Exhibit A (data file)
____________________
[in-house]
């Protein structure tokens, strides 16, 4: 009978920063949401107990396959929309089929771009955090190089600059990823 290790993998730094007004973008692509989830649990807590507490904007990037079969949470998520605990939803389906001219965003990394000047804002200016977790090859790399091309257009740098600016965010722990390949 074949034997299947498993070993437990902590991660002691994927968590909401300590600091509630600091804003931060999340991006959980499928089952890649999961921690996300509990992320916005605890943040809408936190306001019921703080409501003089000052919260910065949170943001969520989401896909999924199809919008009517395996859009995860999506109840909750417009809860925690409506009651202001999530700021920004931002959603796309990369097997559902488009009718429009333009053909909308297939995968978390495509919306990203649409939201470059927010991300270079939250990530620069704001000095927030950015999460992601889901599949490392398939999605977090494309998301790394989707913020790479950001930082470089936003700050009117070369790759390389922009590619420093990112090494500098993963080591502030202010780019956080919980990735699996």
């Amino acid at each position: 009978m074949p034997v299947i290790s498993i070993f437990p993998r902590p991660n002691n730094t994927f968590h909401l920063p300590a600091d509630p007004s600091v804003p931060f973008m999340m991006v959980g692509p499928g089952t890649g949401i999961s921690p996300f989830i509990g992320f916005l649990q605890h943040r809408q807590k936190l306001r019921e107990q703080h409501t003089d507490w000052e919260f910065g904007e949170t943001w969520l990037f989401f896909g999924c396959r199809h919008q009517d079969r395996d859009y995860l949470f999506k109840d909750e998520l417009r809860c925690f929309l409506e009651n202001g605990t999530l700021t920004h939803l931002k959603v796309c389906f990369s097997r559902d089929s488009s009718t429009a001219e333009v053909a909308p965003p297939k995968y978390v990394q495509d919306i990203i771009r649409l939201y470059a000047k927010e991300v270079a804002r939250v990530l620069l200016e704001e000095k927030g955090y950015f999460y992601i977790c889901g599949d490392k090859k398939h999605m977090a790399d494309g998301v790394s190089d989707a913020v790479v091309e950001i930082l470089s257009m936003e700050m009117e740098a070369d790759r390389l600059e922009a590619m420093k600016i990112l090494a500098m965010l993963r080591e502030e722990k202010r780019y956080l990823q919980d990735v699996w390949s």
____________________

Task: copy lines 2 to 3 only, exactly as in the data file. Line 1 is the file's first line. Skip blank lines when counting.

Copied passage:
């Protein structure tokens, strides 16, 4: 009978920063949401107990396959929309089929771009955090190089600059990823 290790993998730094007004973008692509989830649990807590507490904007990037079969949470998520605990939803389906001219965003990394000047804002200016977790090859790399091309257009740098600016965010722990390949 074949034997299947498993070993437990902590991660002691994927968590909401300590600091509630600091804003931060999340991006959980499928089952890649999961921690996300509990992320916005605890943040809408936190306001019921703080409501003089000052919260910065949170943001969520989401896909999924199809919008009517395996859009995860999506109840909750417009809860925690409506009651202001999530700021920004931002959603796309990369097997559902488009009718429009333009053909909308297939995968978390495509919306990203649409939201470059927010991300270079939250990530620069704001000095927030950015999460992601889901599949490392398939999605977090494309998301790394989707913020790479950001930082470089936003700050009117070369790759390389922009590619420093990112090494500098993963080591502030202010780019956080919980990735699996």
């Amino acid at each position: 009978m074949p034997v299947i290790s498993i070993f437990p993998r902590p991660n002691n730094t994927f968590h909401l920063p300590a600091d509630p007004s600091v804003p931060f973008m999340m991006v959980g692509p499928g089952t890649g949401i999961s921690p996300f989830i509990g992320f916005l649990q605890h943040r809408q807590k936190l306001r019921e107990q703080h409501t003089d507490w000052e919260f910065g904007e949170t943001w969520l990037f989401f896909g999924c396959r199809h919008q009517d079969r395996d859009y995860l949470f999506k109840d909750e998520l417009r809860c925690f929309l409506e009651n202001g605990t999530l700021t920004h939803l931002k959603v796309c389906f990369s097997r559902d089929s488009s009718t429009a001219e333009v053909a909308p965003p297939k995968y978390v990394q495509d919306i990203i771009r649409l939201y470059a000047k927010e991300v270079a804002r939250v990530l620069l200016e704001e000095k927030g955090y950015f999460y992601i977790c889901g599949d490392k090859k398939h999605m977090a790399d494309g998301v790394s190089d989707a913020v790479v091309e950001i930082l470089s257009m936003e700050m009117e740098a070369d790759r390389l600059e922009a590619m420093k600016i990112l090494a500098m965010l993963r080591e502030e722990k202010r780019y956080l990823q919980d990735v699996w390949s």